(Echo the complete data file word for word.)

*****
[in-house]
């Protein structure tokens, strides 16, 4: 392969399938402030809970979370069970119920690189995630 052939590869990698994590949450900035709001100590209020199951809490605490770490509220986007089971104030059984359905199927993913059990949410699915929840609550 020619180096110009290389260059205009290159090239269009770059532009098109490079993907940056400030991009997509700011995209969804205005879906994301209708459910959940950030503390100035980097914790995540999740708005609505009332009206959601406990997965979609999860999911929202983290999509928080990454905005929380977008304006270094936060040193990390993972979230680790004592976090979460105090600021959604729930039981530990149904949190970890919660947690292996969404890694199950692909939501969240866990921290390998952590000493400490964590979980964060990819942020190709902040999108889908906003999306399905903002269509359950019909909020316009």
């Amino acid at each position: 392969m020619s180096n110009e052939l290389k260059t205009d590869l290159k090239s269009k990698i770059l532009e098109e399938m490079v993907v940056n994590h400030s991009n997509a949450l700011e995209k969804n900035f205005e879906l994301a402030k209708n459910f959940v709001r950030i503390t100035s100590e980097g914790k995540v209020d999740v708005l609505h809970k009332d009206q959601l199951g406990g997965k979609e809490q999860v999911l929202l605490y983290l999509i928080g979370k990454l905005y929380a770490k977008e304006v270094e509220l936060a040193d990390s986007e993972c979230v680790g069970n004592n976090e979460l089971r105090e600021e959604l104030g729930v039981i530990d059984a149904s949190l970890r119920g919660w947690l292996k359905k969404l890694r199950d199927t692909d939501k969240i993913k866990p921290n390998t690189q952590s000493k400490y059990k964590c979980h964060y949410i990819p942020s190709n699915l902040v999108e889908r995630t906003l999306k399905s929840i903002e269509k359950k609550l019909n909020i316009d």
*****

[in-house]
């Protein structure tokens, strides 16, 4: 392969399938402030809970979370069970119920690189995630 052939590869990698994590949450900035709001100590209020199951809490605490770490509220986007089971104030059984359905199927993913059990949410699915929840609550 020619180096110009290389260059205009290159090239269009770059532009098109490079993907940056400030991009997509700011995209969804205005879906994301209708459910959940950030503390100035980097914790995540999740708005609505009332009206959601406990997965979609999860999911929202983290999509928080990454905005929380977008304006270094936060040193990390993972979230680790004592976090979460105090600021959604729930039981530990149904949190970890919660947690292996969404890694199950692909939501969240866990921290390998952590000493400490964590979980964060990819942020190709902040999108889908906003999306399905903002269509359950019909909020316009």
């Amino acid at each position: 392969m020619s180096n110009e052939l290389k260059t205009d590869l290159k090239s269009k990698i770059l532009e098109e399938m490079v993907v940056n994590h400030s991009n997509a949450l700011e995209k969804n900035f205005e879906l994301a402030k209708n459910f959940v709001r950030i503390t100035s100590e980097g914790k995540v209020d999740v708005l609505h809970k009332d009206q959601l199951g406990g997965k979609e809490q999860v999911l929202l605490y983290l999509i928080g979370k990454l905005y929380a770490k977008e304006v270094e509220l936060a040193d990390s986007e993972c979230v680790g069970n004592n976090e979460l089971r105090e600021e959604l104030g729930v039981i530990d059984a149904s949190l970890r119920g919660w947690l292996k359905k969404l890694r199950d199927t692909d939501k969240i993913k866990p921290n390998t690189q952590s000493k400490y059990k964590c979980h964060y949410i990819p942020s190709n699915l902040v999108e889908r995630t906003l999306k399905s929840i903002e269509k359950k609550l019909n909020i316009d």